Haiti: MSF responds to resurgence of cholera

Haiti 2022 © MSF

Doctors Without Borders/Médecins Sans Frontières (MSF) has joined Haitian health authorities in their emergency response to a resurgence of cholera officially declared this week by Haiti's Ministry of Public Health.

The last confirmed cholera case in Haiti had been recorded in 2019, at the end of a devastating nine-year cholera epidemic that killed close to 10,000 people. 

In Port-au-Prince, MSF has opened a 10-bed cholera treatment center (CTC) in the Brooklyn neighborhood, a 20-bed CTC in the MSF emergency center in Turgeau, and a 50-bed CTC in the MSF hospital in Cité Soleil, as well as various oral rehydration solution (ORS) distribution points. The CTC in Cité Soleil is ready to receive new cholera patients, while the other units have already reached their maximum capacity.

The cholera treatment center in Cité Soleil.

Over the past few days, people identified as potentially affected by the disease have presented to the MSF emergency center in Turgeau and the MSF Cité Soleil hospital, exhibiting symptoms like severe diarrhea and vomiting. A sample from a patient in Turgeau was found positive for cholera by national laboratory tests.

As of October 3, MSF had admitted 68 patients to its facilities in Brooklyn, Cité Soleil and Turgeau. Sadly, one of those patients—a three-year-old child—died.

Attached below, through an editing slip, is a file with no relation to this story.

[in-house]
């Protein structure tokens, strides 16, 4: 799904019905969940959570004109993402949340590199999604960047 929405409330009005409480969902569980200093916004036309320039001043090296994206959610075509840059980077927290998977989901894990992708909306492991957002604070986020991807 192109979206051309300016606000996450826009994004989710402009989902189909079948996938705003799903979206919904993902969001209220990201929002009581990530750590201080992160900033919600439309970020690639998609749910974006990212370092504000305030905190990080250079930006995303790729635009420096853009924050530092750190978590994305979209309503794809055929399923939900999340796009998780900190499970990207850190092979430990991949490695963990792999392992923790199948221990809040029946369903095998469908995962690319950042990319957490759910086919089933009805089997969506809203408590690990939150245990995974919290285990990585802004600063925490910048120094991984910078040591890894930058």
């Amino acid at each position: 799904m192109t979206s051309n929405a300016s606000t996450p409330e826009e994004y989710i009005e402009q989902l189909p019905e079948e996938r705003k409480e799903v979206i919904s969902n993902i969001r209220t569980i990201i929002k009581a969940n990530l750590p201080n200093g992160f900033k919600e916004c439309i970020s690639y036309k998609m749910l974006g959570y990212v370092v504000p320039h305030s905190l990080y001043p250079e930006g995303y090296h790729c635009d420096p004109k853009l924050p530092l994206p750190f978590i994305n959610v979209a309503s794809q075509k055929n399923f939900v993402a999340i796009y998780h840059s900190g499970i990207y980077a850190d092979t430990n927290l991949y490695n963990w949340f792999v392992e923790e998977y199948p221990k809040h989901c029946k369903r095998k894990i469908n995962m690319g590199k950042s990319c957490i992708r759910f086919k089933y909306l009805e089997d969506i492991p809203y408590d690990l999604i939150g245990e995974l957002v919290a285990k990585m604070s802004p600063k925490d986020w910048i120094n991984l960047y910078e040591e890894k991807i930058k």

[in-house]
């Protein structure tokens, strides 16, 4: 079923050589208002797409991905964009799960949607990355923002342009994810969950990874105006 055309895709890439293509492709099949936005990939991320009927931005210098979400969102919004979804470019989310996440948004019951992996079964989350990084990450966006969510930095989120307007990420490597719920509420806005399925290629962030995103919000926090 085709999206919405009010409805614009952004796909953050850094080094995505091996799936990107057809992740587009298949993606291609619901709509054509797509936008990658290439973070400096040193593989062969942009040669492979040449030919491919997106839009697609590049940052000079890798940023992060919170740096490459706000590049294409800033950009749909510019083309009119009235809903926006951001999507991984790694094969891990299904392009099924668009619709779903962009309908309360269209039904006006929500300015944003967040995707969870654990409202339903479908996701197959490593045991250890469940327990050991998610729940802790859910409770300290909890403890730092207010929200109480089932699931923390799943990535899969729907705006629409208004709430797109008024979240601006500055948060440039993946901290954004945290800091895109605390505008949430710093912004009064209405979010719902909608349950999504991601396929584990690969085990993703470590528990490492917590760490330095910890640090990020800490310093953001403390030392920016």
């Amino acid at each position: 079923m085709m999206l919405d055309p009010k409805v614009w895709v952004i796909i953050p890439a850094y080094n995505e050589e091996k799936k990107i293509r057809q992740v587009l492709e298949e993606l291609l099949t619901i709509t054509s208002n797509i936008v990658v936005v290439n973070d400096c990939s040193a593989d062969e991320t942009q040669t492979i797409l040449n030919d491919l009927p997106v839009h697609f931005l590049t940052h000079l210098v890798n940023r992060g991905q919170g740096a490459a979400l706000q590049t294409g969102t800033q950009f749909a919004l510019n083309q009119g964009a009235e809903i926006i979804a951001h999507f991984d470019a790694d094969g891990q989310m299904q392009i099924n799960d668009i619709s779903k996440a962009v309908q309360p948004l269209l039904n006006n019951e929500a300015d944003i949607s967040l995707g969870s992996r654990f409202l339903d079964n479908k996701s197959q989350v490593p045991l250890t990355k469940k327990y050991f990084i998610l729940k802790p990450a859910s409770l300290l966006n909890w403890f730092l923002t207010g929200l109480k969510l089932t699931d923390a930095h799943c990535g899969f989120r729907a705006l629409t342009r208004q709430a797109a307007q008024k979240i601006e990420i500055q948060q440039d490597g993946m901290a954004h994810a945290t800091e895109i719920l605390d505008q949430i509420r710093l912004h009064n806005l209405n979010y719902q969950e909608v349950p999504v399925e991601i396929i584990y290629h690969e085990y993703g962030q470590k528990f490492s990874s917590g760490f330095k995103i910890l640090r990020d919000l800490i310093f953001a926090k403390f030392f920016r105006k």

Cholera is a highly contagious disease that occurs in settings without clean water and proper sanitation—from remote villages to overcrowded cities, refugee camps, and conflict zones. It causes profuse diarrhea and vomiting, and without treatment can quickly lead to death by dehydration.

This resurgence of cholera is taking place at a time when people in Haiti face enormous difficulties in accessing health care. Insecurity and violence, coupled with severe shortages of fuel and drinking water, have forced many health facilities to reduce their activities and in some cases to stop them altogether. In addition to this, people who need treatment find it increasingly difficult to move around as public transportation is scarcely available due to a lack of fuel in the country.